Consolidating driver and voter identification duties under one chief, Bauer said, would streamline government bureaucracy and give voters a clear sense of who's in charge.
"This (would make) the secretary of state's office more important to the voters," he said at a hastily arranged news conference outside a BMV license branch on Virginia Avenue in Indianapolis.
Secretaries of state in several neighboring states, including Michigan, have overseen motor vehicle services with success, Bauer said.
The governor's office had no comment on the proposal, but Secretary of State Todd Rokita (R) dismissed the plan as "election year antics." At least that's what he's saying publicly. Privately, Rokita is saying of Bauer's plan, "You go girl!" By this point, Rokita has got to be getting bored with the mundane task of managing his office. There's only so much you can make out of managing business registrations, overseeing the elections division and handling small-time securities violation cases.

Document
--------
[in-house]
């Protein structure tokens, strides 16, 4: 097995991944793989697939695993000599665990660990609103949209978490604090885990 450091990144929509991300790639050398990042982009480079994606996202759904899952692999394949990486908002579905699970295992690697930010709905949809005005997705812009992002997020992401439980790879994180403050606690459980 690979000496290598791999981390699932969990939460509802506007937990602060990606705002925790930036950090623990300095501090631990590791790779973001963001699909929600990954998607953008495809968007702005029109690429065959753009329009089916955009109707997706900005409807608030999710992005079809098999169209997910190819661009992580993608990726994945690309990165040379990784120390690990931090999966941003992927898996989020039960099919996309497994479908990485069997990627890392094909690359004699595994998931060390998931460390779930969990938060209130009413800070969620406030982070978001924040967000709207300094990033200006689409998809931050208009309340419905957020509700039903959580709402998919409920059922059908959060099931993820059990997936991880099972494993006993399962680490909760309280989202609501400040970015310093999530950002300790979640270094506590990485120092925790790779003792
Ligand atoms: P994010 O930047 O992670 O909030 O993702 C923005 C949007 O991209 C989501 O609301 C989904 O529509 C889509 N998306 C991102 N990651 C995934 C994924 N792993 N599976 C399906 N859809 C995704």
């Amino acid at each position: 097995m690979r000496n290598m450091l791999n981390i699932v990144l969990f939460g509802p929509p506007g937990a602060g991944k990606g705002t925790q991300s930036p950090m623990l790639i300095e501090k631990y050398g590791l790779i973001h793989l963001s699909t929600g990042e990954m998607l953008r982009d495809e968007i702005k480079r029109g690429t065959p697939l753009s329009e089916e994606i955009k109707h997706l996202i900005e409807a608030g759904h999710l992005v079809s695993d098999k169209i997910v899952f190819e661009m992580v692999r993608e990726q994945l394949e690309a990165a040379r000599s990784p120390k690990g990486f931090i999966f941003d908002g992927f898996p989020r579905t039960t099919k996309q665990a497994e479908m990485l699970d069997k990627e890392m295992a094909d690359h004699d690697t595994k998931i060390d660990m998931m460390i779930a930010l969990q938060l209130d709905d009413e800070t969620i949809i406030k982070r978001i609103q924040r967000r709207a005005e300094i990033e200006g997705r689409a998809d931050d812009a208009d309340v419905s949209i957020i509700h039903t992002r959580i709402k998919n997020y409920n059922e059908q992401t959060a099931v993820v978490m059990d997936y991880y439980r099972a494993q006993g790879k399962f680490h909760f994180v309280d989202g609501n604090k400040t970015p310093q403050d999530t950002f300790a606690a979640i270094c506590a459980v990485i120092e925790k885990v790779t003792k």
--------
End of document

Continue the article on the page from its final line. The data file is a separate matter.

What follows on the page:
The BMV's management would no doubt get a lot more attention if the under-challenged Secretary of State had more on his plate. It would also make the office worth keeping. A few years ago, some may recall that Democrat candidate Tim Jeffers ran on the promise of doing away with the office altogether if he got elected to the position. The Secretary of State's office in neighboring Illinois, where I grew up, is considered a stepping stone to the Governor's office because of the high profile the position has administering BMV-related duties. And Indiana motorists badly need the extra attention the agency will no doubt get if it's transferred to the Secretary of State's office.